For All I Care
It was inevitable, perhaps, that The Bad Plus would make an all-covers album. Each member of the celebrated Midwestern trio (pianist Ethan Iverson, bassist Reid Anderson, drummer David King) is an accomplished composer, delivering quirky pieces with new ideas about the boundaries of jazz harmony and rhythm; however, since their 2003 arrival on the international scene with a stomping take on Nirvana’s “Smells Like Teen Spirit,” the bulk of attention they’ve received has been for their exploratory versions of pop and rock songs, from Black Sabbath’s “Iron Man” to “Theme From Chariots of Fire.”
The Bad Plus maintains that this facet of their work is not a gimmick or novelty. They play the rock-era songs with humor and irreverence, but no more than on originals and jazz compositions. This music is simply the soundtrack to their time and place, just as New Orleans jazz was to Louis Armstrong and Kansas City blues was to Charlie Parker. Like those titans, the music The Bad Plus makes draws from the music they know—and that repertoire thus merits serious study.
For All I Care is, indeed, their first album with no original compositions, though it does include a minor country hit—Roger Miller’s “Lock, Stock and Teardrops”—and short 20th-century classical pieces alongside the rock vocabulary. It’s also their first with a vocalist, rocker Wendy Lewis; this development is no surprise, either, since the band is on record as considering many rock lyrics more relevant than those of jazz standards but until now hadn’t investigated those lyrics in their own work.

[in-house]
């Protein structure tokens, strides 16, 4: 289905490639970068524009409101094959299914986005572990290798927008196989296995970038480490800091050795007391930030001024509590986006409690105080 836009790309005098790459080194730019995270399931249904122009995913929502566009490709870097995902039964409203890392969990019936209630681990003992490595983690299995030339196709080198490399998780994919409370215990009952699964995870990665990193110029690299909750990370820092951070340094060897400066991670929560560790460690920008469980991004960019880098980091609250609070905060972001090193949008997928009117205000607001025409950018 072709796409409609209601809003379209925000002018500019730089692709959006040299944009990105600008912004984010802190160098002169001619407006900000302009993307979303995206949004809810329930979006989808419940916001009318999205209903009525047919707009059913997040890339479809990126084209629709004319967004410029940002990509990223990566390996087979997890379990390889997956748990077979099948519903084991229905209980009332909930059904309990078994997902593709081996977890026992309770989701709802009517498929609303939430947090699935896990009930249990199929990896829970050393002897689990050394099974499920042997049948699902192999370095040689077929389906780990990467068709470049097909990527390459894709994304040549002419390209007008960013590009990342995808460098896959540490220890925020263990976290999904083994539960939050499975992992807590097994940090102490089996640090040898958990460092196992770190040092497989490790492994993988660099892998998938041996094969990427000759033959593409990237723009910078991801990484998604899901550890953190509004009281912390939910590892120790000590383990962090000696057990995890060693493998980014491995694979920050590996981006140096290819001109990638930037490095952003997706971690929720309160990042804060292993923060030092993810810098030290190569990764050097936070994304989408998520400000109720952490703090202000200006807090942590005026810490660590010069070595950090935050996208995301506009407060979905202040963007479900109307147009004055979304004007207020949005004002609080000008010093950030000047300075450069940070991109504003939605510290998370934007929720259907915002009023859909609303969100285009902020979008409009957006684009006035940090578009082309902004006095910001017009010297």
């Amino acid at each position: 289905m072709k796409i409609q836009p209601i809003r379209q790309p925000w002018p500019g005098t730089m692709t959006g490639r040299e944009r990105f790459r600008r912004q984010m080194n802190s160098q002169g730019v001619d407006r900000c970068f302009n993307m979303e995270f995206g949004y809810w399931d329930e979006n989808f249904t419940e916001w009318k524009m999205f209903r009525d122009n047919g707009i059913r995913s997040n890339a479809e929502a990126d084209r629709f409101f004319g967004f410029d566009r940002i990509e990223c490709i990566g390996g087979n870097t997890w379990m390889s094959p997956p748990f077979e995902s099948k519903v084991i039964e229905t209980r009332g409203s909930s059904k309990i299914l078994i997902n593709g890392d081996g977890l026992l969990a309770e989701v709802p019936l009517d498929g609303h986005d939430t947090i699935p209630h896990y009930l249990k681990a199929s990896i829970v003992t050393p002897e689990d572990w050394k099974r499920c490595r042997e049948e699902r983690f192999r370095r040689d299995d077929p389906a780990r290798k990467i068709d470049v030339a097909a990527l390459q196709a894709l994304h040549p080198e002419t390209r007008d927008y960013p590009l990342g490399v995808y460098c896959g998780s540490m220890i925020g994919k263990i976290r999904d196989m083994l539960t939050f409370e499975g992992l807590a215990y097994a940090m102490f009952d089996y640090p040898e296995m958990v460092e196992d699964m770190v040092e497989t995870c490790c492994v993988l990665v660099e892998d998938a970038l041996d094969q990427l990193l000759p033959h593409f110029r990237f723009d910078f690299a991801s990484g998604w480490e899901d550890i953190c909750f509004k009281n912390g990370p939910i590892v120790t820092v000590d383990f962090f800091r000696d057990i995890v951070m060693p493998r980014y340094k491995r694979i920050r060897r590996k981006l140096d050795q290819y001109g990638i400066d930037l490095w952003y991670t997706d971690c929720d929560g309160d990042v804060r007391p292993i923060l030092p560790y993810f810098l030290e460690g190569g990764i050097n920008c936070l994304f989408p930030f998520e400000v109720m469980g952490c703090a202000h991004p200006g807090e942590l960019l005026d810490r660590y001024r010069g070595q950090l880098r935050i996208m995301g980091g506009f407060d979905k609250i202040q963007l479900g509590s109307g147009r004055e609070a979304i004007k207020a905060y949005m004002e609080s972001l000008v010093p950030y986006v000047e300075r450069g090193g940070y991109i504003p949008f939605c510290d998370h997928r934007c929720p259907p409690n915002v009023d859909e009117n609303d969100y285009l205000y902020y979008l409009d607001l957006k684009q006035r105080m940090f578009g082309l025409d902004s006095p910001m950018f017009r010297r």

But even if a covers disc and a singer were always going to happen, The Bad Plus might have avoided what came of them: the sense of novelty shtick they’ve always tried to avoid. “Comfortably Numb” provides the clearest example. Anderson, the most expressive player, rumbles alongside Lewis’ near-whisper on the Pink Floyd favorite’s A-section to create impressive malevolence; Iverson gives the B-section beauty with high, delicate arpeggios. But on the second B-section, as Lewis sings about numbness and long-lost dreams, Iverson spirals into abstraction that’s neither numbed nor wistful, only demented. That Lewis, Anderson and King perfectly sustain their parts against Iverson’s polytonality suggests that Iverson is overdubbed; it would explain why the musicians sound like they’re playing on separate planets.
The rest is hit-or-miss. “How Deep Is Your Love” outdoes the Bee Gees for tenderness, thanks to Anderson’s sparseness and King’s brushwork; “Barracuda” is a note-perfect remake of Heart’s original (down to the vocal echo on the bridge), but expertly rendered and with Lewis at her most comfortable; all four musicians share credit for a charming, oddly contented interpretation of the Flaming Lips’ “Feeling Yourself Disintegrate.” But on “Lithium,” King and Anderson stretch the end of each line from 4/4 to 5/8, a neat technical trick that makes the song very ugly (perhaps Nirvana’s intention, but unlistenable anyway). The someday-I’ll-leave-you “Lock, Stock and Teardrops” has a creepiness that suggests the addressee should do the leaving—fast. As for the classical works, the band (especially King) sounds playful on Ligeti’s “Fém” and genuinely moody on Stravinsky’s “Variation d’Apollon,” but cold and mechanical on the two versions of Babbitt’s “Semi-Simple Variations.”
The disc’s design flaw is that The Bad Plus retains their standard technique of stretching the harmonies and rhythms of familiar songs, appending Lewis to that approach rather than incorporating her. The lyrics decrease the songs’ flexibility, and the instrumentalists don’t adapt. It could have been avoided, or at the very least improved.